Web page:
There will be no charity run, no extended family and no cute table, but Lisa looked on the bright side as she pointed out there will be ‘lots of wine, conversation, good cheer, and thankfulness that several of us survived COVID-19, and the most vulnerable members of our family have not become ill at all’.

Thanksgiving tableLisa Quigley

Some US states have introduced tighter restrictions around the holidays, with New Mexico introducing a stay-at-home order and Washington planning to ban indoor gatherings with people from different households unless they have quarantined.

Chicago is calling on residents to restrict social gatherings to 10 people, while Philadelphia has banned all indoor gatherings of any size of people from different households, Associated Press reports.

Like Pahoua’s, Lisa’s Thanksgiving will be quiet, but she knows staying safe will mean a greater chance to enjoy a ‘HUGE celebration next year’, adding, ‘If we are all careful this year, next year will be great! We can’t wait to get back to family gatherings and travel.’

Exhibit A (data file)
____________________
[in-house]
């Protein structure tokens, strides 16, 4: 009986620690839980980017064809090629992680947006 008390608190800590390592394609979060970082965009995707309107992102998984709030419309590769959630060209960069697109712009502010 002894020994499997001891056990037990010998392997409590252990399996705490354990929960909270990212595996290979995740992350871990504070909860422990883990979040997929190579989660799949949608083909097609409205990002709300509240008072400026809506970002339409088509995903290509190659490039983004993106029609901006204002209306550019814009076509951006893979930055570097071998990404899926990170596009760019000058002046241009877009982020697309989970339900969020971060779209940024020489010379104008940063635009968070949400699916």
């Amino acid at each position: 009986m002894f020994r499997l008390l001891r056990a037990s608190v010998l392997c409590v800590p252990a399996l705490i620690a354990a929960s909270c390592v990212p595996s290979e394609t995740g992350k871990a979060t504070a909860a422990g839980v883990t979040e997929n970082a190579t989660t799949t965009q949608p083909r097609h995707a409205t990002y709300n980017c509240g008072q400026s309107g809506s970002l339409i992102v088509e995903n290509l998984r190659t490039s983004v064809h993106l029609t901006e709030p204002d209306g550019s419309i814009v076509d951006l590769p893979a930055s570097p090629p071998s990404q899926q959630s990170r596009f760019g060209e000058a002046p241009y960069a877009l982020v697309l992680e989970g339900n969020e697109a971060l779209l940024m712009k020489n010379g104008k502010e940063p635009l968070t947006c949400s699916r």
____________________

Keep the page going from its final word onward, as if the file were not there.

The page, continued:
Thanksgiving table with familyLisa Quigley

With fewer family members to entertain, Lisa is expecting to watch a lot of Netflix this coming weekend – something that may even becoming a new Thanksgiving tradition when the family are able to gather once again.

As well as kicking back with some good TV, playing games over Zoom and delivering food packages, the CDC has offered up a number of ideas for an alternative, coronavirus-friendly Thanksgiving.